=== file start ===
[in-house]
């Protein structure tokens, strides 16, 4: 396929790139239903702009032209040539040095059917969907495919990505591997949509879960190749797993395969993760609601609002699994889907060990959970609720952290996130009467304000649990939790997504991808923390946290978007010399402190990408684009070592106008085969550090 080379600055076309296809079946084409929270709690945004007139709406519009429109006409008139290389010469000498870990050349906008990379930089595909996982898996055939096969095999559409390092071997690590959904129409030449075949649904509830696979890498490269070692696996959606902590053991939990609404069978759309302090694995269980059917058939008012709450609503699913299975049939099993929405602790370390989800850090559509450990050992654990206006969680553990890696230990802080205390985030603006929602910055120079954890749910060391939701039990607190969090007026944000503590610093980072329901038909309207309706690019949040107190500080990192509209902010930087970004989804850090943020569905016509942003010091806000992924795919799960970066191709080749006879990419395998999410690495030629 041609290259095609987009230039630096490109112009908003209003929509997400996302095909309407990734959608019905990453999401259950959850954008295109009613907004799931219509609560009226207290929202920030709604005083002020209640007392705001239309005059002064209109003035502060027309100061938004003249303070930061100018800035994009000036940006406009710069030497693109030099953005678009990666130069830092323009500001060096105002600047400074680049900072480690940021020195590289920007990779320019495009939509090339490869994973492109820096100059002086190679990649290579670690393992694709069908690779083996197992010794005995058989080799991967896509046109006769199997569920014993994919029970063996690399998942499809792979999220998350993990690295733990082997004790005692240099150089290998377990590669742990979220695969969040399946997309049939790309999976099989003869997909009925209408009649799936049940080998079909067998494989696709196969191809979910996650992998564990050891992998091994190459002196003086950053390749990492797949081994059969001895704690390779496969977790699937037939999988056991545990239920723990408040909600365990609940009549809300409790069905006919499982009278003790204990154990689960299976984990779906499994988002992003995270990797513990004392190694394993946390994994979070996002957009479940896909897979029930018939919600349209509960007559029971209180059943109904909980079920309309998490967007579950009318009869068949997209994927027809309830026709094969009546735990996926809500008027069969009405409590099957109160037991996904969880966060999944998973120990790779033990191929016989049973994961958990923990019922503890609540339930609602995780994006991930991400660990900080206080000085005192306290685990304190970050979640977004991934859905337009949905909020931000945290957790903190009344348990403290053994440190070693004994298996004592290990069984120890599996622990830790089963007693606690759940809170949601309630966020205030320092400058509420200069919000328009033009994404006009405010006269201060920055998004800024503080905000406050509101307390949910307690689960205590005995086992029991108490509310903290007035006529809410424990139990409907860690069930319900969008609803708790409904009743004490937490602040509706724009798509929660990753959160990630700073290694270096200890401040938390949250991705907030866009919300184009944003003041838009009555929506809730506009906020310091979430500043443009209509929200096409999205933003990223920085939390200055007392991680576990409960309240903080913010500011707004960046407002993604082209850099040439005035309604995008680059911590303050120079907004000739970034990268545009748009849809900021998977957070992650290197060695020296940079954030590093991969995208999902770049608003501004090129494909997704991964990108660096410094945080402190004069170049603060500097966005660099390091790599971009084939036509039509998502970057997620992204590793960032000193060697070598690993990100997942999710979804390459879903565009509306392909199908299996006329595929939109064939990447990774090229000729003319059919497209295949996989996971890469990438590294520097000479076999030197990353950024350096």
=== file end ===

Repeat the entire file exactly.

[in-house]
């Protein structure tokens, strides 16, 4: 396929790139239903702009032209040539040095059917969907495919990505591997949509879960190749797993395969993760609601609002699994889907060990959970609720952290996130009467304000649990939790997504991808923390946290978007010399402190990408684009070592106008085969550090 080379600055076309296809079946084409929270709690945004007139709406519009429109006409008139290389010469000498870990050349906008990379930089595909996982898996055939096969095999559409390092071997690590959904129409030449075949649904509830696979890498490269070692696996959606902590053991939990609404069978759309302090694995269980059917058939008012709450609503699913299975049939099993929405602790370390989800850090559509450990050992654990206006969680553990890696230990802080205390985030603006929602910055120079954890749910060391939701039990607190969090007026944000503590610093980072329901038909309207309706690019949040107190500080990192509209902010930087970004989804850090943020569905016509942003010091806000992924795919799960970066191709080749006879990419395998999410690495030629 041609290259095609987009230039630096490109112009908003209003929509997400996302095909309407990734959608019905990453999401259950959850954008295109009613907004799931219509609560009226207290929202920030709604005083002020209640007392705001239309005059002064209109003035502060027309100061938004003249303070930061100018800035994009000036940006406009710069030497693109030099953005678009990666130069830092323009500001060096105002600047400074680049900072480690940021020195590289920007990779320019495009939509090339490869994973492109820096100059002086190679990649290579670690393992694709069908690779083996197992010794005995058989080799991967896509046109006769199997569920014993994919029970063996690399998942499809792979999220998350993990690295733990082997004790005692240099150089290998377990590669742990979220695969969040399946997309049939790309999976099989003869997909009925209408009649799936049940080998079909067998494989696709196969191809979910996650992998564990050891992998091994190459002196003086950053390749990492797949081994059969001895704690390779496969977790699937037939999988056991545990239920723990408040909600365990609940009549809300409790069905006919499982009278003790204990154990689960299976984990779906499994988002992003995270990797513990004392190694394993946390994994979070996002957009479940896909897979029930018939919600349209509960007559029971209180059943109904909980079920309309998490967007579950009318009869068949997209994927027809309830026709094969009546735990996926809500008027069969009405409590099957109160037991996904969880966060999944998973120990790779033990191929016989049973994961958990923990019922503890609540339930609602995780994006991930991400660990900080206080000085005192306290685990304190970050979640977004991934859905337009949905909020931000945290957790903190009344348990403290053994440190070693004994298996004592290990069984120890599996622990830790089963007693606690759940809170949601309630966020205030320092400058509420200069919000328009033009994404006009405010006269201060920055998004800024503080905000406050509101307390949910307690689960205590005995086992029991108490509310903290007035006529809410424990139990409907860690069930319900969008609803708790409904009743004490937490602040509706724009798509929660990753959160990630700073290694270096200890401040938390949250991705907030866009919300184009944003003041838009009555929506809730506009906020310091979430500043443009209509929200096409999205933003990223920085939390200055007392991680576990409960309240903080913010500011707004960046407002993604082209850099040439005035309604995008680059911590303050120079907004000739970034990268545009748009849809900021998977957070992650290197060695020296940079954030590093991969995208999902770049608003501004090129494909997704991964990108660096410094945080402190004069170049603060500097966005660099390091790599971009084939036509039509998502970057997620992204590793960032000193060697070598690993990100997942999710979804390459879903565009509306392909199908299996006329595929939109064939990447990774090229000729003319059919497209295949996989996971890469990438590294520097000479076999030197990353950024350096």